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The arrest of CEO Sam Bankman-Fried may be the smaller news story coming out of the collapse of FTX. Politicians will miss the point surrounding the massive political donations of the company and instead push for simplistic solutions to a complex issue. Ultimately, the collapse of the crypto company could lead to onerous federal regulations and the establishment of a federal “digital dollar.” The FTX issue isn’t large enough, under normal circumstances, to push through such dramatic banking and financial changes, but it is clear that those at the Federal Reserve and many in Congress have been salivating for such changes for years. This could be a fig leaf to justify it. 

The loss of billions of dollars through the collapse of FTX is beginning to echo through the economy. Both private investors and crypto holders lost big in the company’s collapse. With nearly 1 million customers, the similarities to previous large-scale collapses are obvious. The criminal charges against Bankman-Fried perhaps offer someone on whom to pin responsibility, but not a means to fix the damage. The purported remedy instead may be the largest fiscal overhaul since the creation of the Fed.

A switch to a cashless, centrally-controlled digital form of currency could be relatively simple. Currently, the Fed and several major banks are running a “Digital Dollar pilot,” and it is being pushed as a good idea by media outlets including opinion writers in the Wall Street Journal. The Fed is preparing the electronic form of currency in conjunction with similar efforts by other nations. After all, the argument may go, if the United States doesn’t innovate, China or someone else will. Some in Congress already support the idea, and FTX may have provided just the grounds needed for a transition to such a system.

A digital dollar will enable a near-total control of each person’s transactions. This would extend far further than the Internal Revenue Service’s $600 income rule and could have massive impacts on taxation, earnings and privacy. The ability to instantly track, catalog and scrutinize every person’s transactions is a dystopian nightmare. Considering the relative efficiency of the IRS, it is entirely probable that the agency could send out audit letters to people for Venmo-ing their friends back for their share of a restaurant bill or taxi ride. Furthermore, the digital dollar likely will coincide with a gradual abolishment of physical cash. There may be some ability to keep small denominations or amounts, but if the transition mimics Franklin Roosevelt’s Executive Order 6102 banning most private ownership of gold, your financial autonomy would be at risk.

Who in Washington wouldn’t support the end of traditional cash? There will be plenty of politicians and pundits who extol the advantages: an end to counterfeiting (both domestic and funding rogue states such as North Korea), an effective end to traditional money laundering, and difficulty for criminals to pay for drugs. It also can be used to track questionable purchases and donations. Does it look like you’re buying cocaine or illegal firearms? You’re tracked. What about donating to the Canadian truckers the next time there’s a protest? After all, it has happened before. Donate to the “wrong” political cause? Perhaps your information is leaked. These are all events that have modern-day precursors in our country, Canada, China and beyond.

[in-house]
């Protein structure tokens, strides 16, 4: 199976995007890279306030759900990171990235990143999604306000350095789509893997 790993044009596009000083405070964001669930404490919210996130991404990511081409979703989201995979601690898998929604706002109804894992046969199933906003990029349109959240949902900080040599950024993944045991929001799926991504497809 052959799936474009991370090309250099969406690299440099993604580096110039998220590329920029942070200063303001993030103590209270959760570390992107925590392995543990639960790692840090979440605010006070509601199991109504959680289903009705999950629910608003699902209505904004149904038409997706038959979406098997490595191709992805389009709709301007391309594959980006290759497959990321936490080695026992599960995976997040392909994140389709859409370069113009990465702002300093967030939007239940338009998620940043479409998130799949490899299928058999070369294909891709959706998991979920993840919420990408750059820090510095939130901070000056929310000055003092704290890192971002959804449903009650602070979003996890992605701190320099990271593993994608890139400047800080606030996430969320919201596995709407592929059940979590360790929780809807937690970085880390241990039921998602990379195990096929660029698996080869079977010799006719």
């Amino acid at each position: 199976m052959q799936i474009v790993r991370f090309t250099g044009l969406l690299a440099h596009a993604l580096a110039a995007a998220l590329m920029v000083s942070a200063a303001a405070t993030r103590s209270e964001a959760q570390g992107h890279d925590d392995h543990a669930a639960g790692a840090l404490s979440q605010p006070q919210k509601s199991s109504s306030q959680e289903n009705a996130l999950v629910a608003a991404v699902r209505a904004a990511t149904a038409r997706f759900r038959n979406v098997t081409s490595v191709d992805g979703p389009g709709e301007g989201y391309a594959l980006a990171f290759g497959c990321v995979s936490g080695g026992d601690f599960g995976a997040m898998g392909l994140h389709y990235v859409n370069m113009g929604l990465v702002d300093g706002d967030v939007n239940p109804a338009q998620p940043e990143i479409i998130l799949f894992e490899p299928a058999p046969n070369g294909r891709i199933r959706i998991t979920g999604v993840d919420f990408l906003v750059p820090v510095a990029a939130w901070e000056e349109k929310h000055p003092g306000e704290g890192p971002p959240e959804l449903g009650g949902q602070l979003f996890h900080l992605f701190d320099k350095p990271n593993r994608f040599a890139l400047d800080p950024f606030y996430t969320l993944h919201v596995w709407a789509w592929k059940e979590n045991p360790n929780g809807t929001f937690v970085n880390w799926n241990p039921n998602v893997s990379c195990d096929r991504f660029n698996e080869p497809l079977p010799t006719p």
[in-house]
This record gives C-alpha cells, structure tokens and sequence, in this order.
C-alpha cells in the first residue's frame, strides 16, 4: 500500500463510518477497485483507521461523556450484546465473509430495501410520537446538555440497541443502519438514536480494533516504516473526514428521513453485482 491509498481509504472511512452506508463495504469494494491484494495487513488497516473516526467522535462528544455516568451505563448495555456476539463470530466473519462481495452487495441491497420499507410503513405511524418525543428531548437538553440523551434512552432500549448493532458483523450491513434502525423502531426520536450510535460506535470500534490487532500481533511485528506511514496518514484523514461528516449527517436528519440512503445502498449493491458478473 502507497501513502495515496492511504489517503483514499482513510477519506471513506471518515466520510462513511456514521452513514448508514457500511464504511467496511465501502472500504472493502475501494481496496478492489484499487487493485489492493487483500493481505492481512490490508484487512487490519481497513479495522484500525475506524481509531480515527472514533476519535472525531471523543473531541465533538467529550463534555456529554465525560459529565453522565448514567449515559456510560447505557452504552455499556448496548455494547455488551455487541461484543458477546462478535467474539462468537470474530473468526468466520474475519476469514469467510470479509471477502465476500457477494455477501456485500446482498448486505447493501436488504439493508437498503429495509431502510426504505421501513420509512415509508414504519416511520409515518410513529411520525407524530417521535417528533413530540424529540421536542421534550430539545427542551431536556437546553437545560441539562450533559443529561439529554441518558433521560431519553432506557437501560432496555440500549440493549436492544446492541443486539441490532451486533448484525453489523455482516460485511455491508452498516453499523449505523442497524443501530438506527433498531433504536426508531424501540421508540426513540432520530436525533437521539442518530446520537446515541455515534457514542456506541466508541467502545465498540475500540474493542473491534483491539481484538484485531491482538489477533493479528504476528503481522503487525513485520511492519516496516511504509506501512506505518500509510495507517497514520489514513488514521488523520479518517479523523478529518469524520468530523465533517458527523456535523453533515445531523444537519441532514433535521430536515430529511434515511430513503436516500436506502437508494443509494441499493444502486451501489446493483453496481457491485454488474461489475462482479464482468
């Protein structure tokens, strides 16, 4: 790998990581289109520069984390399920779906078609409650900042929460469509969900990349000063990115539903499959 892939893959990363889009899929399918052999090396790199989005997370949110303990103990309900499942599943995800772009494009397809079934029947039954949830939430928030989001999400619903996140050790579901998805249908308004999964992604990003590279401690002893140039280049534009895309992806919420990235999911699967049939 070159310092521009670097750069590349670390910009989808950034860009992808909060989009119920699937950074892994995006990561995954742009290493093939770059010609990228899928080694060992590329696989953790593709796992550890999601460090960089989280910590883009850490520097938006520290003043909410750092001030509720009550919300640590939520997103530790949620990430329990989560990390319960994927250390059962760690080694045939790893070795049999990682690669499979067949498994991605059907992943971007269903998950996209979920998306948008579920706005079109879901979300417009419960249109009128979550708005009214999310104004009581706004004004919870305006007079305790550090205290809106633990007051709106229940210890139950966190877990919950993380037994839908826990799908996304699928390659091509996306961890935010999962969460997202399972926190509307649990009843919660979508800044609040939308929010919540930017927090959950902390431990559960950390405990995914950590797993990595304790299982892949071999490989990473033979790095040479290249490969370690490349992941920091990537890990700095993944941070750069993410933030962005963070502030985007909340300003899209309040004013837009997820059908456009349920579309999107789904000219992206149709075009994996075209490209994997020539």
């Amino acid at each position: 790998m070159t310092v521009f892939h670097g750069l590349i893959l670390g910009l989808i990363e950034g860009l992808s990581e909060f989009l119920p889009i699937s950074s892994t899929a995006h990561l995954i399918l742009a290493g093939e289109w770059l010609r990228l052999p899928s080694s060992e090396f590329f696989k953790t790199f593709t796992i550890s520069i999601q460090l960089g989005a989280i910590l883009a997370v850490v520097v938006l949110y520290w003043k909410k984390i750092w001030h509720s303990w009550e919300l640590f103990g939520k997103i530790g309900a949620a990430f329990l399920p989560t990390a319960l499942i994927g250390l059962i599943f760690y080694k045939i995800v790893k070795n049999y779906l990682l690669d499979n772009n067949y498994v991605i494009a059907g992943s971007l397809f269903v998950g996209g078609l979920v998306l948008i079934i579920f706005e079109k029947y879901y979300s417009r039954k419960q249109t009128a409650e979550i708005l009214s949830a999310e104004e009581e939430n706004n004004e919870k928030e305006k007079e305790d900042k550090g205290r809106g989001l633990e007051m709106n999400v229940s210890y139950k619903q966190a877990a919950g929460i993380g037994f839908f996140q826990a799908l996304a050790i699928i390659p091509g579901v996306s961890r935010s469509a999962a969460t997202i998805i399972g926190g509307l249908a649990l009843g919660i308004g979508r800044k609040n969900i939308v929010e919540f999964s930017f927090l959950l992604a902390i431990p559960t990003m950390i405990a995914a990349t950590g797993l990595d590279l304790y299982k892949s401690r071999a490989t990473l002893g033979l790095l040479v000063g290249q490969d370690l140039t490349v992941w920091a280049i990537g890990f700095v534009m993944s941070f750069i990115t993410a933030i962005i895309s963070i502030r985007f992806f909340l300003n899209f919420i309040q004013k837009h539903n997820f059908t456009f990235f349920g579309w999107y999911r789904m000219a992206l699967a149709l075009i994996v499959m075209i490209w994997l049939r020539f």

If you listen to the government, a digital dollar sounds like a panacea built on the end of economic liberty. There are key advantages to the federal and state governments. Your Social Security, welfare or paycheck would be deposited instantly. Your bank accounts would be synced with the Federal Reserve databases, your movements tracked through transactions, and you would become an asset to the Fed just as much as digitally “printed” dollars.

If you believe that such a concept is either far-fetched or likely only far in the future, think again. China’s dictatorship learned the full implications of monetary and social control over its population through digital currency and its social credit system. China launched the world’s first digital currency and it includes several concerning elements. Its record of transactions is private — unless law enforcement needs them. And although in an early stage, China’s digital yuan is used by more than 200 million people and just passed 100 billion yuan in transactions. Not only that, there is a very real possibility that those blacklisted by the Chinese government will be unable to use currency at all. China offers a model that we would be loath to follow. However, more regulation and the recent crypto crash may say otherwise.

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Democrats always seem to find a way to win in cases like the FTX collapse. A young, incompetent CEO gets to donate to left-wing causes, receives fawning media profiles, and then his company crushes the dreams of a million investors. Despite the reported heavy donations to left-wingers, they can simply accuse him of similar, yet untraceable, donations to Republicans in order to muddy the waters. Democrats then can use the circumstances they benefited from to push for far-reaching regulation that will expand the power of the regulatory state. 

The collapse of FTX was perhaps predictable but not intentional. The vulture-like actions by those in power to take advantage of the disaster are both predictable and intentional. After all, to paraphrase Rahm Emanuel: Never let a crisis go to waste.   

Kristin Tate is a libertarian writer and an analyst for Young Americans for Liberty. She is an author whose latest book is “How Do I Tax Thee? A Field Guide to the Great American Rip-Off.” Follow her on Twitter @KristinBTate.

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